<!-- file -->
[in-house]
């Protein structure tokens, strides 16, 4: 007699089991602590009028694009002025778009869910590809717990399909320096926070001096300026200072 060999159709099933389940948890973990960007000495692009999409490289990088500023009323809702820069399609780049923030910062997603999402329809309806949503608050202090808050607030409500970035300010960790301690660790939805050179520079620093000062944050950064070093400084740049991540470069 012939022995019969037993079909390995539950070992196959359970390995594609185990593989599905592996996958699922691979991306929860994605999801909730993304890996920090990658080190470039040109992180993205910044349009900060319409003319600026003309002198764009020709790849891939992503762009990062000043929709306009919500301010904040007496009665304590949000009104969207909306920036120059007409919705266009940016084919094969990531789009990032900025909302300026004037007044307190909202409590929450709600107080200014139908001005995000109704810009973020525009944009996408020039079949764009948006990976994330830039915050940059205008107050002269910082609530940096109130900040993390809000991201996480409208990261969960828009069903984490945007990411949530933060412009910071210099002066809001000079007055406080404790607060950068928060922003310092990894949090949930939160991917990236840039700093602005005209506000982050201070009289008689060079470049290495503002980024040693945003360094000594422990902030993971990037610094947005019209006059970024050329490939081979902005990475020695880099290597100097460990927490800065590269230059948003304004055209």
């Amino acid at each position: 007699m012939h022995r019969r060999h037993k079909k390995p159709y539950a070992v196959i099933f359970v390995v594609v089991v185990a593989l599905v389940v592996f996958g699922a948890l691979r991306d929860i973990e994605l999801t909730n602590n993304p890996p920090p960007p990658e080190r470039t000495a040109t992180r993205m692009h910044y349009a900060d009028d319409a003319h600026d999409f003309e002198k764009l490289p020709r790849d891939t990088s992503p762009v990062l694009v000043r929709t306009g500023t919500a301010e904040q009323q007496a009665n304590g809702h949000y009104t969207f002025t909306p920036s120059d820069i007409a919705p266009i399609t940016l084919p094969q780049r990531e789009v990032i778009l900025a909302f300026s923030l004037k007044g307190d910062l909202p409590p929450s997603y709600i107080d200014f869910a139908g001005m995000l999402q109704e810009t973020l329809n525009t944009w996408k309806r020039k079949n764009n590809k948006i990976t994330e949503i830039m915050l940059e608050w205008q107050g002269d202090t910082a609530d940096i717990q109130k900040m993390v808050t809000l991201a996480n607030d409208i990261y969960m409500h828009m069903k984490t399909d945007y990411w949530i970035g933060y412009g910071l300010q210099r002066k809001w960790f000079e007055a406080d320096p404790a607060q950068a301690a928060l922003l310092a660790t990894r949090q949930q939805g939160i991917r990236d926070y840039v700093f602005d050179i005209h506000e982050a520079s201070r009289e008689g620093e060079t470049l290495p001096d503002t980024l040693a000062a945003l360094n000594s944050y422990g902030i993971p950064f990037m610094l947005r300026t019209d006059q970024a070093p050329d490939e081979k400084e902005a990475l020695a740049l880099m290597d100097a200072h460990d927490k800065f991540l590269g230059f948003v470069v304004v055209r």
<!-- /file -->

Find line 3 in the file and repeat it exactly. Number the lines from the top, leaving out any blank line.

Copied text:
């Amino acid at each position: 007699m012939h022995r019969r060999h037993k079909k390995p159709y539950a070992v196959i099933f359970v390995v594609v089991v185990a593989l599905v389940v592996f996958g699922a948890l691979r991306d929860i973990e994605l999801t909730n602590n993304p890996p920090p960007p990658e080190r470039t000495a040109t992180r993205m692009h910044y349009a900060d009028d319409a003319h600026d999409f003309e002198k764009l490289p020709r790849d891939t990088s992503p762009v990062l694009v000043r929709t306009g500023t919500a301010e904040q009323q007496a009665n304590g809702h949000y009104t969207f002025t909306p920036s120059d820069i007409a919705p266009i399609t940016l084919p094969q780049r990531e789009v990032i778009l900025a909302f300026s923030l004037k007044g307190d910062l909202p409590p929450s997603y709600i107080d200014f869910a139908g001005m995000l999402q109704e810009t973020l329809n525009t944009w996408k309806r020039k079949n764009n590809k948006i990976t994330e949503i830039m915050l940059e608050w205008q107050g002269d202090t910082a609530d940096i717990q109130k900040m993390v808050t809000l991201a996480n607030d409208i990261y969960m409500h828009m069903k984490t399909d945007y990411w949530i970035g933060y412009g910071l300010q210099r002066k809001w960790f000079e007055a406080d320096p404790a607060q950068a301690a928060l922003l310092a660790t990894r949090q949930q939805g939160i991917r990236d926070y840039v700093f602005d050179i005209h506000e982050a520079s201070r009289e008689g620093e060079t470049l290495p001096d503002t980024l040693a000062a945003l360094n000594s944050y422990g902030i993971p950064f990037m610094l947005r300026t019209d006059q970024a070093p050329d490939e081979k400084e902005a990475l020695a740049l880099m290597d100097a200072h460990d927490k800065f991540l590269g230059f948003v470069v304004v055209r």